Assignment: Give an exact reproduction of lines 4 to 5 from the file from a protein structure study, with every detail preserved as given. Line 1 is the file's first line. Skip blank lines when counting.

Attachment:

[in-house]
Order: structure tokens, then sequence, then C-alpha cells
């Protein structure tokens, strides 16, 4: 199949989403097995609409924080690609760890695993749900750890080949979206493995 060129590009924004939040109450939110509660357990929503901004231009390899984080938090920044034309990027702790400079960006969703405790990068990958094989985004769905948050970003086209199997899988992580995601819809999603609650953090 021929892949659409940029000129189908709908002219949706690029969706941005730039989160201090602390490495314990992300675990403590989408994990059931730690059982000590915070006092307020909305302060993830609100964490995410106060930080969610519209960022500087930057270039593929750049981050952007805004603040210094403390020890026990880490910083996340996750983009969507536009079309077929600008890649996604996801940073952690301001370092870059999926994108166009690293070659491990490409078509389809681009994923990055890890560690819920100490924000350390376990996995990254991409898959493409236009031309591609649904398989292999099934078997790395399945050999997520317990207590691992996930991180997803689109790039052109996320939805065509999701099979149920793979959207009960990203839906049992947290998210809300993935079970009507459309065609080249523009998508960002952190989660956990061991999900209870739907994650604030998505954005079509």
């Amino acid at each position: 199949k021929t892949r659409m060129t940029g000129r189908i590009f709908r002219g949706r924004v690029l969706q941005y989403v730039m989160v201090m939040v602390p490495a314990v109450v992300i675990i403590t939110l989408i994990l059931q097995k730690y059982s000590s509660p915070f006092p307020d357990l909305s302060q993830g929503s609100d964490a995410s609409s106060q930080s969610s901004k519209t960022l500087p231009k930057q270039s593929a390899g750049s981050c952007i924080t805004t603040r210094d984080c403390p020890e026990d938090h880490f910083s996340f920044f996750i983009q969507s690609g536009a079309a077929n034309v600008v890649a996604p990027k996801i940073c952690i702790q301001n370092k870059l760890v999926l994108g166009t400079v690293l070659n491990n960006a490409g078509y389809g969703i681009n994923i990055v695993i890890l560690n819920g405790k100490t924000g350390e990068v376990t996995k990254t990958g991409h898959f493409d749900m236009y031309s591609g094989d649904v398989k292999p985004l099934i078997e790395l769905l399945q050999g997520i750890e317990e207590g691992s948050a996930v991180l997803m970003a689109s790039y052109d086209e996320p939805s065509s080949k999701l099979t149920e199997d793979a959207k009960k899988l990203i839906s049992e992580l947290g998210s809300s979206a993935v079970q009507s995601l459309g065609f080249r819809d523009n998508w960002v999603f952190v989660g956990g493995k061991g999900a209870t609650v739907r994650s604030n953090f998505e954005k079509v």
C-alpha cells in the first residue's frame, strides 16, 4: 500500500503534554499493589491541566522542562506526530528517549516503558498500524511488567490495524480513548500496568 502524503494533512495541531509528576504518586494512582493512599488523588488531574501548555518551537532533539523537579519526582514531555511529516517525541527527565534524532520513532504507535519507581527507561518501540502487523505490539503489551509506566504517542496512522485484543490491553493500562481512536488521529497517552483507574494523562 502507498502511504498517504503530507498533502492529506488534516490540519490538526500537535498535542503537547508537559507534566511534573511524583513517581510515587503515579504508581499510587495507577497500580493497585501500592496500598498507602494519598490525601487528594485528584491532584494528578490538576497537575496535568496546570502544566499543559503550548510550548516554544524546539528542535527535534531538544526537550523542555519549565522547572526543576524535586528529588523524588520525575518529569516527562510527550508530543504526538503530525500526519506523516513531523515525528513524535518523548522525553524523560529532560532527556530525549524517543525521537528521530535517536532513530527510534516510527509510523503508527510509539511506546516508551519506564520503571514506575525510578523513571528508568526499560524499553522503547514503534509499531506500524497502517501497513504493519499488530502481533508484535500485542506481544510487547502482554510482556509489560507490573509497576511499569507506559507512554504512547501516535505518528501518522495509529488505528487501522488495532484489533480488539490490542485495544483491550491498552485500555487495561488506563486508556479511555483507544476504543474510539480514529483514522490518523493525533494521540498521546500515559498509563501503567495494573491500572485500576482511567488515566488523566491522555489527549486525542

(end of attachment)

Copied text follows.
């Amino acid at each position: 199949k021929t892949r659409m060129t940029g000129r189908i590009f709908r002219g949706r924004v690029l969706q941005y989403v730039m989160v201090m939040v602390p490495a314990v109450v992300i675990i403590t939110l989408i994990l059931q097995k730690y059982s000590s509660p915070f006092p307020d357990l909305s302060q993830g929503s609100d964490a995410s609409s106060q930080s969610s901004k519209t960022l500087p231009k930057q270039s593929a390899g750049s981050c952007i924080t805004t603040r210094d984080c403390p020890e026990d938090h880490f910083s996340f920044f996750i983009q969507s690609g536009a079309a077929n034309v600008v890649a996604p990027k996801i940073c952690i702790q301001n370092k870059l760890v999926l994108g166009t400079v690293l070659n491990n960006a490409g078509y389809g969703i681009n994923i990055v695993i890890l560690n819920g405790k100490t924000g350390e990068v376990t996995k990254t990958g991409h898959f493409d749900m236009y031309s591609g094989d649904v398989k292999p985004l099934i078997e790395l769905l399945q050999g997520i750890e317990e207590g691992s948050a996930v991180l997803m970003a689109s790039y052109d086209e996320p939805s065509s080949k999701l099979t149920e199997d793979a959207k009960k899988l990203i839906s049992e992580l947290g998210s809300s979206a993935v079970q009507s995601l459309g065609f080249r819809d523009n998508w960002v999603f952190v989660g956990g493995k061991g999900a209870t609650v739907r994650s604030n953090f998505e954005k079509v």
C-alpha cells in the first residue's frame, strides 16, 4: 500500500503534554499493589491541566522542562506526530528517549516503558498500524511488567490495524480513548500496568 502524503494533512495541531509528576504518586494512582493512599488523588488531574501548555518551537532533539523537579519526582514531555511529516517525541527527565534524532520513532504507535519507581527507561518501540502487523505490539503489551509506566504517542496512522485484543490491553493500562481512536488521529497517552483507574494523562 502507498502511504498517504503530507498533502492529506488534516490540519490538526500537535498535542503537547508537559507534566511534573511524583513517581510515587503515579504508581499510587495507577497500580493497585501500592496500598498507602494519598490525601487528594485528584491532584494528578490538576497537575496535568496546570502544566499543559503550548510550548516554544524546539528542535527535534531538544526537550523542555519549565522547572526543576524535586528529588523524588520525575518529569516527562510527550508530543504526538503530525500526519506523516513531523515525528513524535518523548522525553524523560529532560532527556530525549524517543525521537528521530535517536532513530527510534516510527509510523503508527510509539511506546516508551519506564520503571514506575525510578523513571528508568526499560524499553522503547514503534509499531506500524497502517501497513504493519499488530502481533508484535500485542506481544510487547502482554510482556509489560507490573509497576511499569507506559507512554504512547501516535505518528501518522495509529488505528487501522488495532484489533480488539490490542485495544483491550491498552485500555487495561488506563486508556479511555483507544476504543474510539480514529483514522490518523493525533494521540498521546500515559498509563501503567495494573491500572485500576482511567488515566488523566491522555489527549486525542